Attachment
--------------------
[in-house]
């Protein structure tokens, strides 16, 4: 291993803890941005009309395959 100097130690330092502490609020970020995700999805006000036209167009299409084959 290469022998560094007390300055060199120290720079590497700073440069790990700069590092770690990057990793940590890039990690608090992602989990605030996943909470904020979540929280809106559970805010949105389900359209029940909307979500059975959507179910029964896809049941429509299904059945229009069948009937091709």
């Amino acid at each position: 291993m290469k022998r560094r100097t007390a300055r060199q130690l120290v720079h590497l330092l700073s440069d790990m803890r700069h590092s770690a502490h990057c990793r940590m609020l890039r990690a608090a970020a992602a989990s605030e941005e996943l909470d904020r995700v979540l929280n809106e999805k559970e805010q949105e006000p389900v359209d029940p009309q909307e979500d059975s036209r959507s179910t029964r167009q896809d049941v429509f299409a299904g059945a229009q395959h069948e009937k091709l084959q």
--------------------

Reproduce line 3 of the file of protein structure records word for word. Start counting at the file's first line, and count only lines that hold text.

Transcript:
């Amino acid at each position: 291993m290469k022998r560094r100097t007390a300055r060199q130690l120290v720079h590497l330092l700073s440069d790990m803890r700069h590092s770690a502490h990057c990793r940590m609020l890039r990690a608090a970020a992602a989990s605030e941005e996943l909470d904020r995700v979540l929280n809106e999805k559970e805010q949105e006000p389900v359209d029940p009309q909307e979500d059975s036209r959507s179910t029964r167009q896809d049941v429509f299409a299904g059945a229009q395959h069948e009937k091709l084959q």